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Wikipedia | Google | Google Images | FlickrThe Panthéon is a Neo-Classical building in the Latin Quarter of Paris. Originally built as a church dedicated to Sainte Genevieve, the patron saint of Paris, it now is a secular mausoleum of famous citizens and heroes of France. This imposing, 18th-century building is a great example of early Neo-Classicism and was modeled after the Pantheon Rome. The Panthéon is located on top of the Montagne Ste Genevieve in the fifth arrondissement and looks out over much of Paris.
Several prominent Frenchmen are buried inside, world-famous men such as Rousseau, Voltaire, Braille, and Hugo, and one woman, Marie Curie.
HistoryKing Louis XV was suffering from a life-threatening illness in 1744 and declared that, if he survived, he would replace the existing ruined abbey of Sainte Genevieve with a building that was worthy of the Parisian patron saint. He eventually did recover and assigned the project to the Marquis de Marigny. The Marquis then hired Jacques-Germain Soufflot to design the building in 1755. Construction began in 1757, but wouldn't be complete until 34 years later, mainly due to financial troubles. The Panthéon was finished in 1791, in the middle of the French Revolution.
That year, the Constituent Assembly of the Revolution decreed that the building was to be transformed into a temple where the remains of the great men of France would be buried. The building was then adapted to its new function by the architect, Quatremère de Quincy. The Panthéon turned into a church again in 1806, but has served as a civic building since 1885.
In 1851, the Panthéon was the setting of one of science’s greatest demonstrations. Physicist Léon Foucault showed that the Earth was round by conducting an experiment underneath the central. For his experiment he used a 67-meter pendulum, now famously now as the Foucault Pendulum. A copy of that pendulum is displayed inside the Panthéon.
ArchitectureThe floorplan of the Panthéon is a Greek cross layout. It is 361-feet-long and 279-feet-wide. The enormous building has a massive portico with Corinthian column, which was modeled after the Pantheon Rome that dates back to the second century.
An ingenious architectural feat is concealed in the 279-feet-high dome, which actually consists of three superimposed shells. It’s a triple dome; each shell is fitted within the other two, similar to St. Paul's Cathedral in London. Hidden, flying buttresses disperse the huge weight of the three domes to the columns in the portico.
The crypt underneath the building covers the entire surface and is where a large number of great Frenchmen have their last resting place.
Visiting the PanthéonThe first thing to admire about the Panthéon is the imposing exterior, the Corinthian columns, and the massive portico. Once inside, the grandeur of the building becomes even more obvious. The interior, and particularly the dome above, is impressive. The dome can be visited by guided tour only, from April to October. The views from the colonnade around the dome are spectacular.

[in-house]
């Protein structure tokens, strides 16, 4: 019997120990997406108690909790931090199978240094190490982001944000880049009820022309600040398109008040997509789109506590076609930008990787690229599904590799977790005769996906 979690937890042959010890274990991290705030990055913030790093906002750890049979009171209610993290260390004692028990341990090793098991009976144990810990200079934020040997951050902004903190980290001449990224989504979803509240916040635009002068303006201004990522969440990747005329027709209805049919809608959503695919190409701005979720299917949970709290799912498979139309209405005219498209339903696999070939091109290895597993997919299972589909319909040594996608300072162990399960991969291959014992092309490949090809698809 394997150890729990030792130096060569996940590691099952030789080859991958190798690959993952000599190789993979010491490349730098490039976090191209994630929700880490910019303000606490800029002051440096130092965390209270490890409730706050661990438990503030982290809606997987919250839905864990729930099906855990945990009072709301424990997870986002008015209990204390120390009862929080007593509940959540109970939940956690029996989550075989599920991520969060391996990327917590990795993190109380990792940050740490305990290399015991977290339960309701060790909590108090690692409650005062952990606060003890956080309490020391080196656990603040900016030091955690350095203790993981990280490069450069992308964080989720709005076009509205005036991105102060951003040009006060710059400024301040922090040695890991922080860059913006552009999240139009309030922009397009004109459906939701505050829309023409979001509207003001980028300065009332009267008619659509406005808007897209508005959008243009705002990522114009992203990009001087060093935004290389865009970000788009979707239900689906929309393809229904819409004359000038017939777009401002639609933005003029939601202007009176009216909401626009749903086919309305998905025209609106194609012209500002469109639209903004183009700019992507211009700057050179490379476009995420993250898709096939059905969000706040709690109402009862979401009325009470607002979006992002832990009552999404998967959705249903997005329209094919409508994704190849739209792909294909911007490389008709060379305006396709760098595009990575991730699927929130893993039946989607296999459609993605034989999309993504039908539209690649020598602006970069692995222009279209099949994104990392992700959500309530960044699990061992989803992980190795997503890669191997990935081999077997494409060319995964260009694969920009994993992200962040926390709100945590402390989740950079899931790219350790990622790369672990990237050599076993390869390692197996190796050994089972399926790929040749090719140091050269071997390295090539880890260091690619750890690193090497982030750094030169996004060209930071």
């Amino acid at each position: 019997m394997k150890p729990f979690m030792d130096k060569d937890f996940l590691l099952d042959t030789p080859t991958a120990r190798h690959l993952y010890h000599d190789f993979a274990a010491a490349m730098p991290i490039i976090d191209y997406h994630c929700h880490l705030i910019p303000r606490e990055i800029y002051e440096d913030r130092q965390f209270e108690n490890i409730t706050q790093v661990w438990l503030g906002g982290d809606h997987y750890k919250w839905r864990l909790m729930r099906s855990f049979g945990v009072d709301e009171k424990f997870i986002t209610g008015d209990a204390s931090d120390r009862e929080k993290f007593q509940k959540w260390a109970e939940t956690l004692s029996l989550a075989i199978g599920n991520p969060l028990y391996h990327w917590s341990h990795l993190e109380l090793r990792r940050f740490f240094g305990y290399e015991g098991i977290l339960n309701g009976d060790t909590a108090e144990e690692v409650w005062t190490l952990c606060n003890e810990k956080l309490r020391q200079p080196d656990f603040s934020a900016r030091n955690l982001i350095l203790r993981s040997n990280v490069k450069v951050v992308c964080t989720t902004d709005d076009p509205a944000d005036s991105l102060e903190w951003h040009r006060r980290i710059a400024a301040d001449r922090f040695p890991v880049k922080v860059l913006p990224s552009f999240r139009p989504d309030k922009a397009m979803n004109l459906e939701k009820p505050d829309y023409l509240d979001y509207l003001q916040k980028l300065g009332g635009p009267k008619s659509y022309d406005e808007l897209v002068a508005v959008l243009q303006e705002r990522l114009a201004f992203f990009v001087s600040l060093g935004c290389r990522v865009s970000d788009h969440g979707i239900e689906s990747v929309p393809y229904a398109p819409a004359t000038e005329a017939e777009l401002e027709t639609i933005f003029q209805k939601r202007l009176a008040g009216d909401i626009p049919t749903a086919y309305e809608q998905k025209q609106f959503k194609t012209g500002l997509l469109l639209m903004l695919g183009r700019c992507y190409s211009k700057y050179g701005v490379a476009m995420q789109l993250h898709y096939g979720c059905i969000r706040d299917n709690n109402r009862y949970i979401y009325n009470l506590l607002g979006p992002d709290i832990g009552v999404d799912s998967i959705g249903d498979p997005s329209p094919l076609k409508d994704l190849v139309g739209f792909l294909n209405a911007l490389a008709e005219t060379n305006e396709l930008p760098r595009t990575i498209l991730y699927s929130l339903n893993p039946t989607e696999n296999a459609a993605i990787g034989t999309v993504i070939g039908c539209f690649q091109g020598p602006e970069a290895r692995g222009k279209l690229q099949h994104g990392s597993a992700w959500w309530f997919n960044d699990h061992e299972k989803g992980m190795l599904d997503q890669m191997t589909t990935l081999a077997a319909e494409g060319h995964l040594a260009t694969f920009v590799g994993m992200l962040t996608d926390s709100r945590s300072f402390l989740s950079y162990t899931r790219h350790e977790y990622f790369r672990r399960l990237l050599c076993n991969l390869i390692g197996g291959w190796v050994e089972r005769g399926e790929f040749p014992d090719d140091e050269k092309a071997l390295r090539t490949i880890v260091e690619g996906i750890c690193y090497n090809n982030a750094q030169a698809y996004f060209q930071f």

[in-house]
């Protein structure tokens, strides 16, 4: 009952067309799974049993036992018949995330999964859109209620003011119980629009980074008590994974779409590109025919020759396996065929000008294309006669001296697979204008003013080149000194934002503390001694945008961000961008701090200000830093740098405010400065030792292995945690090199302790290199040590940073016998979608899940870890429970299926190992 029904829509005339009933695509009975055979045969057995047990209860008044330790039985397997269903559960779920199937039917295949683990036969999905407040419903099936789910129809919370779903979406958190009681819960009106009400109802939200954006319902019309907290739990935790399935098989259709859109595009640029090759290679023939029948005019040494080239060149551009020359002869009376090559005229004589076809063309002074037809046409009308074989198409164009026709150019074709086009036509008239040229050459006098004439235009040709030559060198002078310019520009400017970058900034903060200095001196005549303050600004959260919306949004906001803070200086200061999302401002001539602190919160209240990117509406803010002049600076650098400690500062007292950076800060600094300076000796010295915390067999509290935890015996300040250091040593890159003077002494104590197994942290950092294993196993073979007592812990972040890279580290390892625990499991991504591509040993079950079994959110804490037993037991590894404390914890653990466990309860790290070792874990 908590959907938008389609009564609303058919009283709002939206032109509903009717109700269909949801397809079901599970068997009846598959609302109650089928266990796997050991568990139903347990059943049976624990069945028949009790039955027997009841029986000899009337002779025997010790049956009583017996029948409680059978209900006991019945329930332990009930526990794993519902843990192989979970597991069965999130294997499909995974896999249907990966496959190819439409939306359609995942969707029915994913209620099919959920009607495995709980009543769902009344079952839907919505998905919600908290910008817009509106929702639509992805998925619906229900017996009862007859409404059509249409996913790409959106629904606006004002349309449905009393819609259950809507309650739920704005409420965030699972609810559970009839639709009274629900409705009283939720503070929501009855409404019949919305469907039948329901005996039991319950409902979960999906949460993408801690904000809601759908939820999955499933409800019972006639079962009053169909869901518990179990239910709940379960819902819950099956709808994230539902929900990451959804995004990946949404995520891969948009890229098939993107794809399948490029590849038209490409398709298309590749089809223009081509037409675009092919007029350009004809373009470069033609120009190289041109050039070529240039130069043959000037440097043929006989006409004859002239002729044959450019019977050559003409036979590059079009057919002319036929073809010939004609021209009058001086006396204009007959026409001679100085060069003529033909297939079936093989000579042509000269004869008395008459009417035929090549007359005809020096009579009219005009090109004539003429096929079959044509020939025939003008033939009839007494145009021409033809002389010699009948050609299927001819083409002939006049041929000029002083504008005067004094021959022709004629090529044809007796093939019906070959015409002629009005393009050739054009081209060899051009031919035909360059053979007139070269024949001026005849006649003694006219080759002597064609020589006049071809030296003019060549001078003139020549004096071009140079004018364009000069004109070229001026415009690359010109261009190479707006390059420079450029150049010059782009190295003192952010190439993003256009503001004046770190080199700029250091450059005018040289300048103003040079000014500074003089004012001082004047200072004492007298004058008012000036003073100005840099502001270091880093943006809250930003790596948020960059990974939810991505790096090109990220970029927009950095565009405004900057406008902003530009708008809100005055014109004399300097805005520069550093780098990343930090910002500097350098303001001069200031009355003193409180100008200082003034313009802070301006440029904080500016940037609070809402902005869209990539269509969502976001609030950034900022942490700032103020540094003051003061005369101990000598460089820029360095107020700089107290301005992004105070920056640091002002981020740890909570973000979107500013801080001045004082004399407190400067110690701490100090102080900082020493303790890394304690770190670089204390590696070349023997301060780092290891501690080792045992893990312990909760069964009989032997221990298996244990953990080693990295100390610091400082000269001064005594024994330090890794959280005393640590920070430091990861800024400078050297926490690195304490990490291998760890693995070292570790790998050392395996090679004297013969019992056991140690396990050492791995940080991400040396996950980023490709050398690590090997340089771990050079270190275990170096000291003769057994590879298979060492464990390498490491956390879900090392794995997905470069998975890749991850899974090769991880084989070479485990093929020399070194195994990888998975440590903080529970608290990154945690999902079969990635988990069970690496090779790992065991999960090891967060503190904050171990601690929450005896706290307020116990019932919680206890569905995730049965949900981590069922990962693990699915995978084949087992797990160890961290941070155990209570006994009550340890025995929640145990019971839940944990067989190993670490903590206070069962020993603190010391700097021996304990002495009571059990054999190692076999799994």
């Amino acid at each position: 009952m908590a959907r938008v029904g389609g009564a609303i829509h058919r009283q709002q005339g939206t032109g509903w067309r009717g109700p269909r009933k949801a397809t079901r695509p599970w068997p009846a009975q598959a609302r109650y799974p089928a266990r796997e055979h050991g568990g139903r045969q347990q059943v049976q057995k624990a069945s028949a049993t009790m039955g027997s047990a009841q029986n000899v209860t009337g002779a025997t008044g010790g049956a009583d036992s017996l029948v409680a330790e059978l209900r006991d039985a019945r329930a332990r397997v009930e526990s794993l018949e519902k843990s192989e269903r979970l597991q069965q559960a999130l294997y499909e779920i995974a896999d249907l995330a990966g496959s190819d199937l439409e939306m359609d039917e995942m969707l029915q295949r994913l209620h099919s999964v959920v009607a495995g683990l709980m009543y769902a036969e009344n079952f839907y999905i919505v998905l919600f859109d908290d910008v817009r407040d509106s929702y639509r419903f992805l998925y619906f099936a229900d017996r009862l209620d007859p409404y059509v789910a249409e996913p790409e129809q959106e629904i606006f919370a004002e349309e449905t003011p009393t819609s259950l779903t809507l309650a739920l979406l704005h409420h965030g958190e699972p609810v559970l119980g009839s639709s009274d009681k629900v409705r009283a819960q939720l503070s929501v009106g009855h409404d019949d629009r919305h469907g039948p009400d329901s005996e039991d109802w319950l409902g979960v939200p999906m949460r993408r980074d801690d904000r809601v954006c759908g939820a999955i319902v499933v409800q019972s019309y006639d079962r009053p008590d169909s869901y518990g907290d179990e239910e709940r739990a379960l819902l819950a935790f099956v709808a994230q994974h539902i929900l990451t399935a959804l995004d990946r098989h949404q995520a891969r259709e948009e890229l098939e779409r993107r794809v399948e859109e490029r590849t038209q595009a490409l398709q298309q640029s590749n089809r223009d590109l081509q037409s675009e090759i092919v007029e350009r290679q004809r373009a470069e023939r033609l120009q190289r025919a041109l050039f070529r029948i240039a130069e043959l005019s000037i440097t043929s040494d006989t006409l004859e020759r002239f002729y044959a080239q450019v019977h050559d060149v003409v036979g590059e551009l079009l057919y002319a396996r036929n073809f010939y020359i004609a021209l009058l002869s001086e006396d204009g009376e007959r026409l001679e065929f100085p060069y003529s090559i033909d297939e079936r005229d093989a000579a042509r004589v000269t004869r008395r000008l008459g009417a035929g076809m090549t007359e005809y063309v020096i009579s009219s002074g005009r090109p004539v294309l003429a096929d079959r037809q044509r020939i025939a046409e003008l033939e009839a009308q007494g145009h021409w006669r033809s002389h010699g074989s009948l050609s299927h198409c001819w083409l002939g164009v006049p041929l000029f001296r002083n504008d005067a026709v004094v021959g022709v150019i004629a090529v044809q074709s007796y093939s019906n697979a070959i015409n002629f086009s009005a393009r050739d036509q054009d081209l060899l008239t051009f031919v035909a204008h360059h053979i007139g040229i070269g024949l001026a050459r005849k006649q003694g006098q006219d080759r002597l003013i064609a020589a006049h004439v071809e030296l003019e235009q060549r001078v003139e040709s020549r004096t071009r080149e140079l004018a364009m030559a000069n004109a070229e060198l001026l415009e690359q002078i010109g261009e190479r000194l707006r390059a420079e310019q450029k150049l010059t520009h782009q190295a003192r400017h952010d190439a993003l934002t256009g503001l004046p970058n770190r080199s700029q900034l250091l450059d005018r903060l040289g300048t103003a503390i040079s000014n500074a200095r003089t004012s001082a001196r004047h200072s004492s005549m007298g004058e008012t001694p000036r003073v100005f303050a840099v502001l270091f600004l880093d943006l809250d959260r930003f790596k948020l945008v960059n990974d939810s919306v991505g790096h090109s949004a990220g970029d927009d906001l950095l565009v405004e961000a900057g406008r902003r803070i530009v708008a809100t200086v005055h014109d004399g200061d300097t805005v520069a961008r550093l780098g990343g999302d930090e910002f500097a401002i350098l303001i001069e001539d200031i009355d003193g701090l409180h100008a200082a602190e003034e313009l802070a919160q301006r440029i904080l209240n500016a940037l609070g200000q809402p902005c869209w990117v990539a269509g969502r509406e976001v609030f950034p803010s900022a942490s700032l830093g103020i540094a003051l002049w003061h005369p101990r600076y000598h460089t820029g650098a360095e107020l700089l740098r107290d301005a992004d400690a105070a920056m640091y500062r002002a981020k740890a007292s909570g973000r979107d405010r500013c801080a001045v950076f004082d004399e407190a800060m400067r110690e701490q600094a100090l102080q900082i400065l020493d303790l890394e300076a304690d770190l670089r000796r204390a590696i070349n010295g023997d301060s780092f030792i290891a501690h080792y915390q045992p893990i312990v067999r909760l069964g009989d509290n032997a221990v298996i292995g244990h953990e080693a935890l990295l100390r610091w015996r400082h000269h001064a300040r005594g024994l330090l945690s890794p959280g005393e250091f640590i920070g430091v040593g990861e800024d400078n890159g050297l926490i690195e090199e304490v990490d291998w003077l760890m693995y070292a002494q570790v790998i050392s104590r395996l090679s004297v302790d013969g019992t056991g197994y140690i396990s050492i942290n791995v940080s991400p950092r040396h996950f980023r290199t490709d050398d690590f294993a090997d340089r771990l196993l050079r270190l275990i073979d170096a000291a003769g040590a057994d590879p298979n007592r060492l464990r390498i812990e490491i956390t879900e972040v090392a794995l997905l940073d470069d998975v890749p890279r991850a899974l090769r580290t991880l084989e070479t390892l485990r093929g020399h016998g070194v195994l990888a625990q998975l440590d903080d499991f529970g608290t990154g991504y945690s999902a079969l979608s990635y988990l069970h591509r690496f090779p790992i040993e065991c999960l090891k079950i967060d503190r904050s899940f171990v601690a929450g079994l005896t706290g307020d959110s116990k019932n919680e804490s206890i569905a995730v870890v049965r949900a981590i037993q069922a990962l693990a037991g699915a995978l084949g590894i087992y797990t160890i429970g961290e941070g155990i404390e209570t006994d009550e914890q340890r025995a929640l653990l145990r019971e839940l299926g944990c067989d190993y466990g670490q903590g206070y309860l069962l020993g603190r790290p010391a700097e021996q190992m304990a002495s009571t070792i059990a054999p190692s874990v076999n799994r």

A real highlight in the building is the Foucault’s Pendulum. Additionally, visitors can learn about the life of Sainte Genevieve and the history of Christianity and the monarchy in France through a series of paintings.
The one major attraction in the Panthéon, however, is the Crypt. The Crypt’s permanent exhibition gives visitors details on the lives and works of those who are buried there. An inscription above the entrance reads ‘Aux Grands Hommes La Patrie Reconnaisante’ – in English: ‘To Great Men, The Grateful Nation’. By burying someone in the Panthéon, the nation of France recognizes the importance of their works. Burial there is greatly restricted and only allowed by act of parliament. A similar policy of high honors exists at Les Invalides, which is where great military leaders, such as Napoléon and Vauban, are buried. The list of people who are buried there is impressive: Louis Braille, Jean Jaurès; its architect Jacques-Germain Soufflot, Emile Zola; René Descartes, Alexandre Dumas; Jean-Jacques Rousseau, Voltaire; Victor Hugo, and Pierre and Marie Curie.
How to Get ThereThe Panthéon is located near the Jardin du Luxembourg and is easily reached with public transport. The nearest subway stations are Cardinal Lemoine and Maubert Mutualité on the M10 line. With the RER, the building can be reached on the B line. Several buses stop nearby as well: lines 21, 27; 38, 82; 84, 85; and 89.
Nearby LandmarksThe city of Paris is filled with historic landmarks, most of them located in the city center and easily accessed by subway. Other major landmarks include the Notre-Dame de Paris, The Louvre; the Champs-Elysées, the Arc de Triomphe; the obvious Eiffel Tower, Musée d’Orsay; the Grand Palais in the Tuileries Garden, Centre George Pompidou; Place de la Concorde, and Pont Neuf among many others.
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Author: bramreusen. Last updated: Feb 23, 2015